Post & Courier: S.C. Senate panel passes gambling, unwelcome library patrons bills

Post & CourierBy Jeremy Borden

COLUMBIA – An 1800s-era South Carolina law that led to state police cracking down on a retirement community’s card and dice games may see a change under a bill that passed a Senate panel on Tuesday.

The S.C. Senate Judiciary Committee also passed a bill that would crack down on unruly library patrons.

Sen. Tom Davis, R-Beaufort, said his email was flooded after state police told the community manager at Sun City Hilton Head that bridge, Mahjong and other games were illegal and needed to be stopped. The committee agreed in a 21-0 vote that the law needed an update and wasn’t aimed at social gatherings among retirees.

Davis said that the Supreme Court has asked the Legislature to update the law, which prohibits all forms of gambling – even non-betting games.

The bill, S. 779, does not allow any gambling. Davis said that sometimes retirees in Sun City, a large age-restricted community, like to bet a few dollars on a game. That will remain illegal, Davis said.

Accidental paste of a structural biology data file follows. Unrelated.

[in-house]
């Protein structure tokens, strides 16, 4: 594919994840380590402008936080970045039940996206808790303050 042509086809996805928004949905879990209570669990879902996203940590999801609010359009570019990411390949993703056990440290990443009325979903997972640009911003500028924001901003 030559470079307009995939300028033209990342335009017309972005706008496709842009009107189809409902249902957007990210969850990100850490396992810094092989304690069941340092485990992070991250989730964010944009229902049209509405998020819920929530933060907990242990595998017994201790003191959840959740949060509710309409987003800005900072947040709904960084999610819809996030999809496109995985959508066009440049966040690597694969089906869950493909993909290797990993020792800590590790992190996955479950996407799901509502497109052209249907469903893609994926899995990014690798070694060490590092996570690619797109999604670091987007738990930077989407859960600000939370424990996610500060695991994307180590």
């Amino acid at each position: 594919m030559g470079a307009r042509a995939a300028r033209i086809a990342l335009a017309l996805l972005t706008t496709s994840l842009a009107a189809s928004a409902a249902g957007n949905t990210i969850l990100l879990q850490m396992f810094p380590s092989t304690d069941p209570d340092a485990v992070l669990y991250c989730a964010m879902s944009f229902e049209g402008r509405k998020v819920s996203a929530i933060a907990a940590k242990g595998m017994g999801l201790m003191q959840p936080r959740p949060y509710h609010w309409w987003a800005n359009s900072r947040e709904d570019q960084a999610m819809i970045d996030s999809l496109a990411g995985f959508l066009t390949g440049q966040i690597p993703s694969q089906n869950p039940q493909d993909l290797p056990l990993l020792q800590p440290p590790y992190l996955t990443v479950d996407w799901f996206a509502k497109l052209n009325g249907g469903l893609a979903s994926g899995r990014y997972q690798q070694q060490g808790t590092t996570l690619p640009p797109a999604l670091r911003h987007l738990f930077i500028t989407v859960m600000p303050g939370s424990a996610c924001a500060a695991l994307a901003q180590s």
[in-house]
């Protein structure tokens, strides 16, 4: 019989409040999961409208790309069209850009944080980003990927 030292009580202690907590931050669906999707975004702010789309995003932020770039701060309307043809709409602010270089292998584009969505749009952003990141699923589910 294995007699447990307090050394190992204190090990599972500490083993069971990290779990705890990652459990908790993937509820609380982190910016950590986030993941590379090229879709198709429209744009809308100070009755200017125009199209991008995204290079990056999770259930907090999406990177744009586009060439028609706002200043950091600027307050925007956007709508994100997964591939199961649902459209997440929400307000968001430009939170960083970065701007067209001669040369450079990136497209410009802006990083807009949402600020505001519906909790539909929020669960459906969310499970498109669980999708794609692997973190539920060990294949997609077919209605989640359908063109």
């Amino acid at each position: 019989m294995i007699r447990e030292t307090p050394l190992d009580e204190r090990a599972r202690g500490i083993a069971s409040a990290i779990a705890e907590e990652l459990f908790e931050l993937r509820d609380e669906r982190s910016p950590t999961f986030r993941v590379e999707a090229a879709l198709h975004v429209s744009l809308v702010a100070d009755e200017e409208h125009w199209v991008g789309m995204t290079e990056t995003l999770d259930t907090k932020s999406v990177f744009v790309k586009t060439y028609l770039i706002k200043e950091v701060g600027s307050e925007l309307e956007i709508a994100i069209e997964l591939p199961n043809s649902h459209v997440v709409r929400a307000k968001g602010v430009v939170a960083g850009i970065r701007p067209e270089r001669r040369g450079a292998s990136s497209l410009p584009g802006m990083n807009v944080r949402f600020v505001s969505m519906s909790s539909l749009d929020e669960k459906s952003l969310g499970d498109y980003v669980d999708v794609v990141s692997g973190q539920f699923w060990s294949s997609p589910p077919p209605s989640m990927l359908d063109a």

“We’ll have to come up with some other way of keeping score,” Davis said.

The panel also moved along a bill aimed at discouraging unruly library patrons. The public library trespass bill, S. 813, passed by a 19-0 vote. Under the bill, certain library officials can eject unruly patrons and police can charge those who cause major problems with a misdemeanor, punishable by a fine up to $200 and 30 days in jail.

Library officials around the state had pushed for stiffer penalties because of problem patrons who continued to return to the library even if they were asked to leave.

But Sen. Marlon Kimpson, D-Charleston, said he was concerned that any staffer could eject patrons for perceived slights. The library director or the branch manager would have to make the decision under an amendment authored by Kimpson.

A police officer would also have to be present and the patron would have to receive the notice in writing. He or she could also appeal the ejection or alleged crime.

Kimpson said he wanted library employees to use the ability to eject patrons and charge them with a crime sparingly. “To allow a rank and file employee the ability to make a subjective decisions kicking someone out of the library is counter to public policy,” Kimpson said.

Both bills are expected to be taken up by the full Senate in the coming weeks.

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Marlon E. Kimpson
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